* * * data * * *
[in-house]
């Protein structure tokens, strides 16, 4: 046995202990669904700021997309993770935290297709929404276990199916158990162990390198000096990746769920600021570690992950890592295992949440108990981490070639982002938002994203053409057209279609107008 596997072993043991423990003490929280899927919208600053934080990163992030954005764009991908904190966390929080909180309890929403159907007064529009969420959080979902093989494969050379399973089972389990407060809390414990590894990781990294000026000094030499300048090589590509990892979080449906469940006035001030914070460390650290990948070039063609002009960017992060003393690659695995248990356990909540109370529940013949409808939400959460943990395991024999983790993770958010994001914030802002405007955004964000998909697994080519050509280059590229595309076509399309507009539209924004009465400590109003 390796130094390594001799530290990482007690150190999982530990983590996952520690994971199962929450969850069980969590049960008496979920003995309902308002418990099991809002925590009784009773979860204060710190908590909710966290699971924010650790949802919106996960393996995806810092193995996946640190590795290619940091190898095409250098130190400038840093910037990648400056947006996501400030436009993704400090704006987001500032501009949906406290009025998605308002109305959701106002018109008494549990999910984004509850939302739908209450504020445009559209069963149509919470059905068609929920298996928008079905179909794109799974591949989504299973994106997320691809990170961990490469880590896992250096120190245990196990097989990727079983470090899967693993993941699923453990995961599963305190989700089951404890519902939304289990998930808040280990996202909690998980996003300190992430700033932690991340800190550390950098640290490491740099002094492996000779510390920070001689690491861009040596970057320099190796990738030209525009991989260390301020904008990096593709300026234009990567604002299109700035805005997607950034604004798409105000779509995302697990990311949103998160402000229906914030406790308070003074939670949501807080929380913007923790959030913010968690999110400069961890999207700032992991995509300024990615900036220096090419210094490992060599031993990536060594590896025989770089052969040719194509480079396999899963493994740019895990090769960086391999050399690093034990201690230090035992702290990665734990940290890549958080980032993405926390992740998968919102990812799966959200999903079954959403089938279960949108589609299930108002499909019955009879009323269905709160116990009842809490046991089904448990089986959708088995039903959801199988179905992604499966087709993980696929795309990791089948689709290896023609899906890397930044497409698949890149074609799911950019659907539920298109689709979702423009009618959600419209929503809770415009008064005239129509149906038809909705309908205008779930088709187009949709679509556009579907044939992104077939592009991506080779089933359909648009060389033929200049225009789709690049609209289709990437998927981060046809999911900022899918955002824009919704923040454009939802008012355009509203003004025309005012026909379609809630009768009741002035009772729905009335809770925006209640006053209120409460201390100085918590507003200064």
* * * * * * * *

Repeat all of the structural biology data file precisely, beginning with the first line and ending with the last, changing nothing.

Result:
[in-house]
């Protein structure tokens, strides 16, 4: 046995202990669904700021997309993770935290297709929404276990199916158990162990390198000096990746769920600021570690992950890592295992949440108990981490070639982002938002994203053409057209279609107008 596997072993043991423990003490929280899927919208600053934080990163992030954005764009991908904190966390929080909180309890929403159907007064529009969420959080979902093989494969050379399973089972389990407060809390414990590894990781990294000026000094030499300048090589590509990892979080449906469940006035001030914070460390650290990948070039063609002009960017992060003393690659695995248990356990909540109370529940013949409808939400959460943990395991024999983790993770958010994001914030802002405007955004964000998909697994080519050509280059590229595309076509399309507009539209924004009465400590109003 390796130094390594001799530290990482007690150190999982530990983590996952520690994971199962929450969850069980969590049960008496979920003995309902308002418990099991809002925590009784009773979860204060710190908590909710966290699971924010650790949802919106996960393996995806810092193995996946640190590795290619940091190898095409250098130190400038840093910037990648400056947006996501400030436009993704400090704006987001500032501009949906406290009025998605308002109305959701106002018109008494549990999910984004509850939302739908209450504020445009559209069963149509919470059905068609929920298996928008079905179909794109799974591949989504299973994106997320691809990170961990490469880590896992250096120190245990196990097989990727079983470090899967693993993941699923453990995961599963305190989700089951404890519902939304289990998930808040280990996202909690998980996003300190992430700033932690991340800190550390950098640290490491740099002094492996000779510390920070001689690491861009040596970057320099190796990738030209525009991989260390301020904008990096593709300026234009990567604002299109700035805005997607950034604004798409105000779509995302697990990311949103998160402000229906914030406790308070003074939670949501807080929380913007923790959030913010968690999110400069961890999207700032992991995509300024990615900036220096090419210094490992060599031993990536060594590896025989770089052969040719194509480079396999899963493994740019895990090769960086391999050399690093034990201690230090035992702290990665734990940290890549958080980032993405926390992740998968919102990812799966959200999903079954959403089938279960949108589609299930108002499909019955009879009323269905709160116990009842809490046991089904448990089986959708088995039903959801199988179905992604499966087709993980696929795309990791089948689709290896023609899906890397930044497409698949890149074609799911950019659907539920298109689709979702423009009618959600419209929503809770415009008064005239129509149906038809909705309908205008779930088709187009949709679509556009579907044939992104077939592009991506080779089933359909648009060389033929200049225009789709690049609209289709990437998927981060046809999911900022899918955002824009919704923040454009939802008012355009509203003004025309005012026909379609809630009768009741002035009772729905009335809770925006209640006053209120409460201390100085918590507003200064």